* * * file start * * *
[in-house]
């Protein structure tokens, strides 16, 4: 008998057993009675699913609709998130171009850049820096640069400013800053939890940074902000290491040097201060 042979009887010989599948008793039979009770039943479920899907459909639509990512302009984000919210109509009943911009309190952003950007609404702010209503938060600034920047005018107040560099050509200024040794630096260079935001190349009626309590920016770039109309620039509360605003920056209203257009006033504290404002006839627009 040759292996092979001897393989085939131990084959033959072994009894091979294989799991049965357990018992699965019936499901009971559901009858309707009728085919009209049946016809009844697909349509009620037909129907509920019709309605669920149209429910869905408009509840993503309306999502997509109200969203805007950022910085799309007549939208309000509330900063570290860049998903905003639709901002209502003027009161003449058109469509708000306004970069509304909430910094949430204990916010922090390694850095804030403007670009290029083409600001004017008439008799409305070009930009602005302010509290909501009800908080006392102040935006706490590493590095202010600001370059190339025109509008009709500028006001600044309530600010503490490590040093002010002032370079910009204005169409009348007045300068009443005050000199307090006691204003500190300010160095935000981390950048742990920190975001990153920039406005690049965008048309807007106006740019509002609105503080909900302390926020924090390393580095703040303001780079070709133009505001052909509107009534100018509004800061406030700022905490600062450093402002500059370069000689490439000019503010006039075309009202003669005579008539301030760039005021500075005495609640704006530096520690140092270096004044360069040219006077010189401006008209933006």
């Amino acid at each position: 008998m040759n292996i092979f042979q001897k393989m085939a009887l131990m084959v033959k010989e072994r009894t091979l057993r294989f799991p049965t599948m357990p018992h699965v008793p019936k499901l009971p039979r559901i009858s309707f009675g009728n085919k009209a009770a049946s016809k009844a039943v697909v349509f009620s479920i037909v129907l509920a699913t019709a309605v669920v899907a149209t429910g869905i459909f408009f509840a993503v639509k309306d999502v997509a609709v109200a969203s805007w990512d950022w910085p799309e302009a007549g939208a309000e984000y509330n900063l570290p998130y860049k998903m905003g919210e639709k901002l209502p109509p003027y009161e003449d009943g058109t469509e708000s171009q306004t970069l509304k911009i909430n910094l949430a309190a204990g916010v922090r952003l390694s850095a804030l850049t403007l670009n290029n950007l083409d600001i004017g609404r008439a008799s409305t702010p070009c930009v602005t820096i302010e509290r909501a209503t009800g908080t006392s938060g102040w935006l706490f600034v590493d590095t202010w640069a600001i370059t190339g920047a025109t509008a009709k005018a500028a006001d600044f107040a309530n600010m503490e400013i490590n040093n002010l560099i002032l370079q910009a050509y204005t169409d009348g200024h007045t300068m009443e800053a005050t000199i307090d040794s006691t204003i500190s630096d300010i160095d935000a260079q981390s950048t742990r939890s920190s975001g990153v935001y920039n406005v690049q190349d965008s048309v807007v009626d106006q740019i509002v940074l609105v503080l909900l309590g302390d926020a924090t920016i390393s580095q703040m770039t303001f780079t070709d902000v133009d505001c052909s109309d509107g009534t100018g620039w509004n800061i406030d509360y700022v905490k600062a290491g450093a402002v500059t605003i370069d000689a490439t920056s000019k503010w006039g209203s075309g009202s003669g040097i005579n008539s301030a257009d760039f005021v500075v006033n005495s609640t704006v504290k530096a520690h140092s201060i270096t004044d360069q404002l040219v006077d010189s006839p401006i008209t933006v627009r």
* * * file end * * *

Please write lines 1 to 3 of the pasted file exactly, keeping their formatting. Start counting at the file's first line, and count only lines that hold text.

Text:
[in-house]
């Protein structure tokens, strides 16, 4: 008998057993009675699913609709998130171009850049820096640069400013800053939890940074902000290491040097201060 042979009887010989599948008793039979009770039943479920899907459909639509990512302009984000919210109509009943911009309190952003950007609404702010209503938060600034920047005018107040560099050509200024040794630096260079935001190349009626309590920016770039109309620039509360605003920056209203257009006033504290404002006839627009 040759292996092979001897393989085939131990084959033959072994009894091979294989799991049965357990018992699965019936499901009971559901009858309707009728085919009209049946016809009844697909349509009620037909129907509920019709309605669920149209429910869905408009509840993503309306999502997509109200969203805007950022910085799309007549939208309000509330900063570290860049998903905003639709901002209502003027009161003449058109469509708000306004970069509304909430910094949430204990916010922090390694850095804030403007670009290029083409600001004017008439008799409305070009930009602005302010509290909501009800908080006392102040935006706490590493590095202010600001370059190339025109509008009709500028006001600044309530600010503490490590040093002010002032370079910009204005169409009348007045300068009443005050000199307090006691204003500190300010160095935000981390950048742990920190975001990153920039406005690049965008048309807007106006740019509002609105503080909900302390926020924090390393580095703040303001780079070709133009505001052909509107009534100018509004800061406030700022905490600062450093402002500059370069000689490439000019503010006039075309009202003669005579008539301030760039005021500075005495609640704006530096520690140092270096004044360069040219006077010189401006008209933006």
């Amino acid at each position: 008998m040759n292996i092979f042979q001897k393989m085939a009887l131990m084959v033959k010989e072994r009894t091979l057993r294989f799991p049965t599948m357990p018992h699965v008793p019936k499901l009971p039979r559901i009858s309707f009675g009728n085919k009209a009770a049946s016809k009844a039943v697909v349509f009620s479920i037909v129907l509920a699913t019709a309605v669920v899907a149209t429910g869905i459909f408009f509840a993503v639509k309306d999502v997509a609709v109200a969203s805007w990512d950022w910085p799309e302009a007549g939208a309000e984000y509330n900063l570290p998130y860049k998903m905003g919210e639709k901002l209502p109509p003027y009161e003449d009943g058109t469509e708000s171009q306004t970069l509304k911009i909430n910094l949430a309190a204990g916010v922090r952003l390694s850095a804030l850049t403007l670009n290029n950007l083409d600001i004017g609404r008439a008799s409305t702010p070009c930009v602005t820096i302010e509290r909501a209503t009800g908080t006392s938060g102040w935006l706490f600034v590493d590095t202010w640069a600001i370059t190339g920047a025109t509008a009709k005018a500028a006001d600044f107040a309530n600010m503490e400013i490590n040093n002010l560099i002032l370079q910009a050509y204005t169409d009348g200024h007045t300068m009443e800053a005050t000199i307090d040794s006691t204003i500190s630096d300010i160095d935000a260079q981390s950048t742990r939890s920190s975001g990153v935001y920039n406005v690049q190349d965008s048309v807007v009626d106006q740019i509002v940074l609105v503080l909900l309590g302390d926020a924090t920016i390393s580095q703040m770039t303001f780079t070709d902000v133009d505001c052909s109309d509107g009534t100018g620039w509004n800061i406030d509360y700022v905490k600062a290491g450093a402002v500059t605003i370069d000689a490439t920056s000019k503010w006039g209203s075309g009202s003669g040097i005579n008539s301030a257009d760039f005021v500075v006033n005495s609640t704006v504290k530096a520690h140092s201060i270096t004044d360069q404002l040219v006077d010189s006839p401006i008209t933006v627009r």